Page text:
( LatWp ) - Gangs of youths set cars ablaze and clashed with riot police Monday as street violence spread to at least six towns in the northern Paris suburbs, a night after two teen-agers were killed when their motorbike collided with a police cruiser, according to police.
Police and French officials urged calm, fearing that the violence in the troubled public housing projects of the suburbs could ignite a wave of arson and attacks similar to the riots that erupted two years ago.
Relatives of the victims and some residents said the police fled their damaged vehicle and did not stop to assist the youths after their mini-motorbike smashed into a police car early Sunday evening in Villiers-le-Bel, north of Paris.
Police said that the two teen-agers, identified as Moushin, 15, and Larami, 16, were traveling at high speed and were not wearing helmets, and that their motorcycle had no license.
"I call on everyone to calm down and let the justice system decide who was responsible," President Nicolas Sarkozy said during an official visit to Beijing.
Sarkozy, who was the top French law enforcement official two years ago when rioters burned thousands of vehicles and torched hundreds of buildings across France, was blamed at the time for inciting the spread of violence with callous remarks directed at youths involved in the rampages.
The swift and violent reaction to the deaths Sunday night demonstrated that frustration continues to build within the city's suburbs, where large populations of immigrants and their first-generation French children suffer from high rates of unemployment, poor living conditions and widespread distrust of French officials, especially police.
On Monday night, youths in Villiers-le-Bel hurled Molotov cocktails and fireworks at police, who responded with rubber-coated bullets and tear gas, according to news reports and police. Eight police officers reportedly were injured.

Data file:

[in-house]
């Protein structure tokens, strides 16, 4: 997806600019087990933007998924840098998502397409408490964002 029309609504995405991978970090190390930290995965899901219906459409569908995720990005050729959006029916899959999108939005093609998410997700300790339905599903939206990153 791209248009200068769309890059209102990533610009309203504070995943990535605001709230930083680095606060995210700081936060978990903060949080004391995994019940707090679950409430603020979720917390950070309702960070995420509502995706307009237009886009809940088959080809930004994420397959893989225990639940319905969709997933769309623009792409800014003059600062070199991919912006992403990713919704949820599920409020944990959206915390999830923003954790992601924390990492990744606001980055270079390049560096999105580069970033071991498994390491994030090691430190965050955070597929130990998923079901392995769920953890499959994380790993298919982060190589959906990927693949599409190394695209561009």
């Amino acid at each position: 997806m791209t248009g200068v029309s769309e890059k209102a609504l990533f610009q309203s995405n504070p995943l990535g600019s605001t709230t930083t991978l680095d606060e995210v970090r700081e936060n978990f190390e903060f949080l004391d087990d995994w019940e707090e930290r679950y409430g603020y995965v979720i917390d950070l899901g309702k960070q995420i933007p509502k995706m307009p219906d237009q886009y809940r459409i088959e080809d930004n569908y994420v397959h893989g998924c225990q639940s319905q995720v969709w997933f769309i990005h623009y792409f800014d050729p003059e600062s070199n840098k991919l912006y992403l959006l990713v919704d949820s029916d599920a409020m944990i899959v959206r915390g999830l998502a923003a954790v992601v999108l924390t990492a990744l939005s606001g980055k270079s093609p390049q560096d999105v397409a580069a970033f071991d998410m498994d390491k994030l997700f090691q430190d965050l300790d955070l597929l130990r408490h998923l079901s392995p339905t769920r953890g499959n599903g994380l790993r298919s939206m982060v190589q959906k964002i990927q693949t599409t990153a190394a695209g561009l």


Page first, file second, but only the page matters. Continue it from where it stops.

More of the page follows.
Youths also set cars ablaze and attacked buildings in at least six towns just north of Paris, police said.
Within hours of the deaths on Sunday night, angry youths set ablaze a police station, a McDonald's restaurant, two garages, a gasoline pump and several shops, and ransacked a railway station in Villiers-le-Bel and a neighboring community, according to police. More than two dozen cars were torched, police said.
At least 21 police officers and firefighters were injured, including the town's police chief, who was hit in the face after he attempted to negotiate with rioters, according to police.
State prosecutor Marie-Therese de Givry on Monday described the incident as a "traffic accident" and told LCI television that the preliminary investigation indicated that the youths had turned into the path of the police car.
"That they say it was an accident, when they ran away - ran away, I say - that's unacceptable for those who represent the law," Slimane Erraji, an uncle of one of the victims, told LCI. A spokesman for the inspector general of the national police said the issue of whether police followed proper procedures at the scene of the incident "requires further investigation."
The police union Alliance offered condolences to the families of the two victims but said it was "unacceptable for a gang of delinquents to use this tragedy as a excuse to set the town on fire."
Francois Hollande, who heads the opposition Socialist Party, said the violence demonstrated the "deep social and political crisis" of France's poorest suburbs and accused Sarkozy's government of failing to live up to promises to improve conditions in the suburbs.